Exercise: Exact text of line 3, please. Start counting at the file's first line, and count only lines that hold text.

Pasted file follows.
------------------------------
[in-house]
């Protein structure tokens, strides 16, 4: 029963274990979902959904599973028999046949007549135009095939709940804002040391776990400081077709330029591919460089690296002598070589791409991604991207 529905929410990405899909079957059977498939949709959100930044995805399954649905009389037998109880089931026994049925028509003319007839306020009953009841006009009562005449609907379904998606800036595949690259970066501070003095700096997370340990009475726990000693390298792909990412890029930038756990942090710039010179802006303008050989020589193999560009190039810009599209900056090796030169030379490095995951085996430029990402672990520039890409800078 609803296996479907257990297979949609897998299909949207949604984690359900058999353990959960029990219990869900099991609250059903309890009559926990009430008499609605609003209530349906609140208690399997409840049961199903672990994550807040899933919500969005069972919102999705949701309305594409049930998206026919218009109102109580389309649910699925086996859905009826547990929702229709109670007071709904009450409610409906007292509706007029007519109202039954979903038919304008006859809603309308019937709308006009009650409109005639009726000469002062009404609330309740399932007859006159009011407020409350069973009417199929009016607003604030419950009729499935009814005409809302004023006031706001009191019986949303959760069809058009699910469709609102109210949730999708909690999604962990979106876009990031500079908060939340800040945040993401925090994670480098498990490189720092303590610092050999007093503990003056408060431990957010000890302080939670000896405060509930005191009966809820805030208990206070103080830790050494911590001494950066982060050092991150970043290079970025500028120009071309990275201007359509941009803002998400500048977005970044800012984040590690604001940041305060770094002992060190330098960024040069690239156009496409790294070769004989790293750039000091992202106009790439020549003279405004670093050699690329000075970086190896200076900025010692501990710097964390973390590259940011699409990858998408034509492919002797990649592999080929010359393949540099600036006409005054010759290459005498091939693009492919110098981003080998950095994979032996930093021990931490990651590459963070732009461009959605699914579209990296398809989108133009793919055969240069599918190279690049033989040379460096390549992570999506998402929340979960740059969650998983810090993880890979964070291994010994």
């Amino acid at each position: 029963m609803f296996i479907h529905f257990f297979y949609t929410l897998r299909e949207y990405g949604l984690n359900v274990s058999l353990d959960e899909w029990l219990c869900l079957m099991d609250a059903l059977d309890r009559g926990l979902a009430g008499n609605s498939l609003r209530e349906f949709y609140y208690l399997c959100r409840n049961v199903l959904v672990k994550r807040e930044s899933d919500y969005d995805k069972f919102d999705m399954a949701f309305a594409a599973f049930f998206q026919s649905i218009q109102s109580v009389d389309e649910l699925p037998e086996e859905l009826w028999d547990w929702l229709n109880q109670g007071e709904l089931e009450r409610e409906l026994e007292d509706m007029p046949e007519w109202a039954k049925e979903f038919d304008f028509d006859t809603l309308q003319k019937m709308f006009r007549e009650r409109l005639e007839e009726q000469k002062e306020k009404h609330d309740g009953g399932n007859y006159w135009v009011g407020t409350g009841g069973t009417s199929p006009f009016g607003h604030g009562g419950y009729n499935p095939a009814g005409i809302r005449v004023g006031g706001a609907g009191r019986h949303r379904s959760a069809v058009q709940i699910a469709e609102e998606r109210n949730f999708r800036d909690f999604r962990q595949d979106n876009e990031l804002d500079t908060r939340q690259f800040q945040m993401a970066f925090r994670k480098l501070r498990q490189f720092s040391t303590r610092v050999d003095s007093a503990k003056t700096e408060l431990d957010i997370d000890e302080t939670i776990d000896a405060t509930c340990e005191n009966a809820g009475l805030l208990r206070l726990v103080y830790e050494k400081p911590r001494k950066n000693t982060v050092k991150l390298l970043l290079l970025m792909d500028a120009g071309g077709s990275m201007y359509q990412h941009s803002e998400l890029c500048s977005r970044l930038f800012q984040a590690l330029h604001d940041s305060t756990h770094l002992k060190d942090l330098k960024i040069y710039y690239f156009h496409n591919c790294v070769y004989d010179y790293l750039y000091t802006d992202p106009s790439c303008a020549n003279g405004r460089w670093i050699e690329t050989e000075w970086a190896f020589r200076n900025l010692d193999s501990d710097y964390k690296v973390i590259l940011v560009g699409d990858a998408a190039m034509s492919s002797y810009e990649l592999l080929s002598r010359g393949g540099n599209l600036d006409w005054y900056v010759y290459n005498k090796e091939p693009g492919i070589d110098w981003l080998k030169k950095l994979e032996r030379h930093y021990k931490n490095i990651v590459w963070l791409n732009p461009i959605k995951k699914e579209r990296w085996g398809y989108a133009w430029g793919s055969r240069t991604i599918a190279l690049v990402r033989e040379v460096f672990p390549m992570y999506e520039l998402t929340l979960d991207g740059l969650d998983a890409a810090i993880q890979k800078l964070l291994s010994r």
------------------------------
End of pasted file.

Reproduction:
């Amino acid at each position: 029963m609803f296996i479907h529905f257990f297979y949609t929410l897998r299909e949207y990405g949604l984690n359900v274990s058999l353990d959960e899909w029990l219990c869900l079957m099991d609250a059903l059977d309890r009559g926990l979902a009430g008499n609605s498939l609003r209530e349906f949709y609140y208690l399997c959100r409840n049961v199903l959904v672990k994550r807040e930044s899933d919500y969005d995805k069972f919102d999705m399954a949701f309305a594409a599973f049930f998206q026919s649905i218009q109102s109580v009389d389309e649910l699925p037998e086996e859905l009826w028999d547990w929702l229709n109880q109670g007071e709904l089931e009450r409610e409906l026994e007292d509706m007029p046949e007519w109202a039954k049925e979903f038919d304008f028509d006859t809603l309308q003319k019937m709308f006009r007549e009650r409109l005639e007839e009726q000469k002062e306020k009404h609330d309740g009953g399932n007859y006159w135009v009011g407020t409350g009841g069973t009417s199929p006009f009016g607003h604030g009562g419950y009729n499935p095939a009814g005409i809302r005449v004023g006031g706001a609907g009191r019986h949303r379904s959760a069809v058009q709940i699910a469709e609102e998606r109210n949730f999708r800036d909690f999604r962990q595949d979106n876009e990031l804002d500079t908060r939340q690259f800040q945040m993401a970066f925090r994670k480098l501070r498990q490189f720092s040391t303590r610092v050999d003095s007093a503990k003056t700096e408060l431990d957010i997370d000890e302080t939670i776990d000896a405060t509930c340990e005191n009966a809820g009475l805030l208990r206070l726990v103080y830790e050494k400081p911590r001494k950066n000693t982060v050092k991150l390298l970043l290079l970025m792909d500028a120009g071309g077709s990275m201007y359509q990412h941009s803002e998400l890029c500048s977005r970044l930038f800012q984040a590690l330029h604001d940041s305060t756990h770094l002992k060190d942090l330098k960024i040069y710039y690239f156009h496409n591919c790294v070769y004989d010179y790293l750039y000091t802006d992202p106009s790439c303008a020549n003279g405004r460089w670093i050699e690329t050989e000075w970086a190896f020589r200076n900025l010692d193999s501990d710097y964390k690296v973390i590259l940011v560009g699409d990858a998408a190039m034509s492919s002797y810009e990649l592999l080929s002598r010359g393949g540099n599209l600036d006409w005054y900056v010759y290459n005498k090796e091939p693009g492919i070589d110098w981003l080998k030169k950095l994979e032996r030379h930093y021990k931490n490095i990651v590459w963070l791409n732009p461009i959605k995951k699914e579209r990296w085996g398809y989108a133009w430029g793919s055969r240069t991604i599918a190279l690049v990402r033989e040379v460096f672990p390549m992570y999506e520039l998402t929340l979960d991207g740059l969650d998983a890409a810090i993880q890979k800078l964070l291994s010994r």